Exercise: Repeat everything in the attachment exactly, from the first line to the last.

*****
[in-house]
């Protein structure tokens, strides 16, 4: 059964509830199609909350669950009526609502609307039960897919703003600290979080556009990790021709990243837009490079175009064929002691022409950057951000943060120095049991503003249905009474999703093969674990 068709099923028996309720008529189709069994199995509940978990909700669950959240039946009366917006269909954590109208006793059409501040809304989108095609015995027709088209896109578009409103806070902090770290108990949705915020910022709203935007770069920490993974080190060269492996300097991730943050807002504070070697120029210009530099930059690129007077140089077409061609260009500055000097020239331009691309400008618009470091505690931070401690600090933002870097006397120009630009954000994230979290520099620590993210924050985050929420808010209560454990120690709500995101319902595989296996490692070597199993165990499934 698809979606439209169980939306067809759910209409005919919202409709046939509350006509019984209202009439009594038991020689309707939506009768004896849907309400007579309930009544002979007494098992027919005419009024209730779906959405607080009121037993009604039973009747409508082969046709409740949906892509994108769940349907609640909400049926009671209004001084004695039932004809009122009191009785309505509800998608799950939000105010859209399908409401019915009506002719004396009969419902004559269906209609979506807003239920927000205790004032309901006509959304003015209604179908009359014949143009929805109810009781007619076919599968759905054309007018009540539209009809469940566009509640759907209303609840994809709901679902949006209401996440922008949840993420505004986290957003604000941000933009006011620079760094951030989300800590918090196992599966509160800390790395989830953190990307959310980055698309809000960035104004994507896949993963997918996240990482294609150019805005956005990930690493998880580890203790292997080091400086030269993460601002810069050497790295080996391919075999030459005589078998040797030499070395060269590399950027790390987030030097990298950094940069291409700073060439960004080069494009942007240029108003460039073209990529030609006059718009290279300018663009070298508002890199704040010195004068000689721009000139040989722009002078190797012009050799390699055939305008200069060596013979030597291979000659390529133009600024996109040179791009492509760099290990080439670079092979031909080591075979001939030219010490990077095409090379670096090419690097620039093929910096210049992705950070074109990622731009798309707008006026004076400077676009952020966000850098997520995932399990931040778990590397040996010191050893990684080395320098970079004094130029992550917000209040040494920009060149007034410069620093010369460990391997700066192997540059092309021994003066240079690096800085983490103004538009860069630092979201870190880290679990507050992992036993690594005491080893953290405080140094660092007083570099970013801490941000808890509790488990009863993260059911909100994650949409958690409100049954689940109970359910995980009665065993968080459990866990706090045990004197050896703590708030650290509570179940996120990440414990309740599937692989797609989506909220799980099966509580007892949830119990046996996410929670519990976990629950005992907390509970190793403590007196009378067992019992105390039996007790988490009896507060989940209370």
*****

[in-house]
């Protein structure tokens, strides 16, 4: 059964509830199609909350669950009526609502609307039960897919703003600290979080556009990790021709990243837009490079175009064929002691022409950057951000943060120095049991503003249905009474999703093969674990 068709099923028996309720008529189709069994199995509940978990909700669950959240039946009366917006269909954590109208006793059409501040809304989108095609015995027709088209896109578009409103806070902090770290108990949705915020910022709203935007770069920490993974080190060269492996300097991730943050807002504070070697120029210009530099930059690129007077140089077409061609260009500055000097020239331009691309400008618009470091505690931070401690600090933002870097006397120009630009954000994230979290520099620590993210924050985050929420808010209560454990120690709500995101319902595989296996490692070597199993165990499934 698809979606439209169980939306067809759910209409005919919202409709046939509350006509019984209202009439009594038991020689309707939506009768004896849907309400007579309930009544002979007494098992027919005419009024209730779906959405607080009121037993009604039973009747409508082969046709409740949906892509994108769940349907609640909400049926009671209004001084004695039932004809009122009191009785309505509800998608799950939000105010859209399908409401019915009506002719004396009969419902004559269906209609979506807003239920927000205790004032309901006509959304003015209604179908009359014949143009929805109810009781007619076919599968759905054309007018009540539209009809469940566009509640759907209303609840994809709901679902949006209401996440922008949840993420505004986290957003604000941000933009006011620079760094951030989300800590918090196992599966509160800390790395989830953190990307959310980055698309809000960035104004994507896949993963997918996240990482294609150019805005956005990930690493998880580890203790292997080091400086030269993460601002810069050497790295080996391919075999030459005589078998040797030499070395060269590399950027790390987030030097990298950094940069291409700073060439960004080069494009942007240029108003460039073209990529030609006059718009290279300018663009070298508002890199704040010195004068000689721009000139040989722009002078190797012009050799390699055939305008200069060596013979030597291979000659390529133009600024996109040179791009492509760099290990080439670079092979031909080591075979001939030219010490990077095409090379670096090419690097620039093929910096210049992705950070074109990622731009798309707008006026004076400077676009952020966000850098997520995932399990931040778990590397040996010191050893990684080395320098970079004094130029992550917000209040040494920009060149007034410069620093010369460990391997700066192997540059092309021994003066240079690096800085983490103004538009860069630092979201870190880290679990507050992992036993690594005491080893953290405080140094660092007083570099970013801490941000808890509790488990009863993260059911909100994650949409958690409100049954689940109970359910995980009665065993968080459990866990706090045990004197050896703590708030650290509570179940996120990440414990309740599937692989797609989506909220799980099966509580007892949830119990046996996410929670519990976990629950005992907390509970190793403590007196009378067992019992105390039996007790988490009896507060989940209370």